Cervical cancer is a disease that occurs when cancer cells form in the tissues of the cervix, a part of a woman's reproductive system. While no one knows the exact cause of this cancer, human papillomavirus (HPV) infection is the major risk factor for developing the disease. Symptoms may not appear in the early stages of this type of cancer; when symptoms are present, they can include vaginal bleeding and pelvic pain, among other things. Treatment options include surgery, chemotherapy, and radiation therapy.
Cervical cancer is a disease in which cancer cells form in the tissues of the cervix. In the last 50 years, there has been a decrease in the number of new cases and the number of deaths due to cervical cancer.
The cervix is part of a woman's reproductive system. It is located in the lower, narrow part of the uterus (womb). The uterus is a hollow, pear-shaped organ located in the lower abdomen. The cervix connects the uterus to the vagina and the vagina leads to the outside of the body.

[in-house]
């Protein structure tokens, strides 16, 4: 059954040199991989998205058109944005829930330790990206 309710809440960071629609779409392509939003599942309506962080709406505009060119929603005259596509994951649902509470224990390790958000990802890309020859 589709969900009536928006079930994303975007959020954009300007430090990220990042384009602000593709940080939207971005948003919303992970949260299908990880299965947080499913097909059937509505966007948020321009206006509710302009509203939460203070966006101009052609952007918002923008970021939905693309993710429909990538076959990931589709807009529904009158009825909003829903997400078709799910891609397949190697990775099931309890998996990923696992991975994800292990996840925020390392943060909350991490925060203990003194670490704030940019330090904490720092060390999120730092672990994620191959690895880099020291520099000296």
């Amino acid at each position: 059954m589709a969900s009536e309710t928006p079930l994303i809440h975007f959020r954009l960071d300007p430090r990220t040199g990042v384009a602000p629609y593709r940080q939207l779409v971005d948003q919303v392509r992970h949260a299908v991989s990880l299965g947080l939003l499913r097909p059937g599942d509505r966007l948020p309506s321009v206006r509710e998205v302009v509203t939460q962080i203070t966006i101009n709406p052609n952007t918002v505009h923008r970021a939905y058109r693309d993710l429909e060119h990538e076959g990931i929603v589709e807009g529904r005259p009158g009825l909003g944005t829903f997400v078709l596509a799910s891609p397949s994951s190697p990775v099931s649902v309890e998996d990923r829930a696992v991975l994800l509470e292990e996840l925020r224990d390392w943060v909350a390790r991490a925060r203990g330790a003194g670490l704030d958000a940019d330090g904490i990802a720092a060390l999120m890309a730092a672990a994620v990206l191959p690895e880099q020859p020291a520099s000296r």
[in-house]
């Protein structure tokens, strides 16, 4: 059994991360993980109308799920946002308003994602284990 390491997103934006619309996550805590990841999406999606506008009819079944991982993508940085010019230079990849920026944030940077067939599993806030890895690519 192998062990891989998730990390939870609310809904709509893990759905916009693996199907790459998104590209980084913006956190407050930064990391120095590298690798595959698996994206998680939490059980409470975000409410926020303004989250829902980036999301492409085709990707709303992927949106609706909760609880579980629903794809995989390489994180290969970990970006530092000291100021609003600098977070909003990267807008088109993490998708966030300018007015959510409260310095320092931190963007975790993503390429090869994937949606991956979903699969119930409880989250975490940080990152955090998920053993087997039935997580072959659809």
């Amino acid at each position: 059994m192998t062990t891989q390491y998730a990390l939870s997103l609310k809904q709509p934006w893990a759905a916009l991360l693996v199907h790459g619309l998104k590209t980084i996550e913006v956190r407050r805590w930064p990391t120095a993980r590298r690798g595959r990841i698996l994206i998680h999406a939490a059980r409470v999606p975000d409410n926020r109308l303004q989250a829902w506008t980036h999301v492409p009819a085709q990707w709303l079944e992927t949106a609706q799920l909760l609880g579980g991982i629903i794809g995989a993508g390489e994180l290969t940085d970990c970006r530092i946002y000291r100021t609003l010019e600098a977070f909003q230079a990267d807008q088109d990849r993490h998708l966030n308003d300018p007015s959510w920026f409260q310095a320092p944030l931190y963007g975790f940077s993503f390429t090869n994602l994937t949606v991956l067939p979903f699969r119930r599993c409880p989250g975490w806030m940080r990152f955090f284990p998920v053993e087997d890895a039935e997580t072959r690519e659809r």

The cervical canal is a passageway. Blood flows from the uterus through the canal into the vagina during a woman's menstrual period. The cervix also produces mucus, which helps sperm move from the vagina into the uterus. During pregnancy, the cervix is tightly closed to help keep the baby inside the uterus. During childbirth, the cervix dilates (opens) to allow the baby to pass through the vagina.
Cervical cancer usually develops slowly over time. Before cancer appears in the cervix, the cells of the cervix go through changes known as dysplasia, in which cells that are not normal begin to appear in the cervical tissue. Later, cancer cells start to grow and spread more deeply into the cervix and to surrounding areas.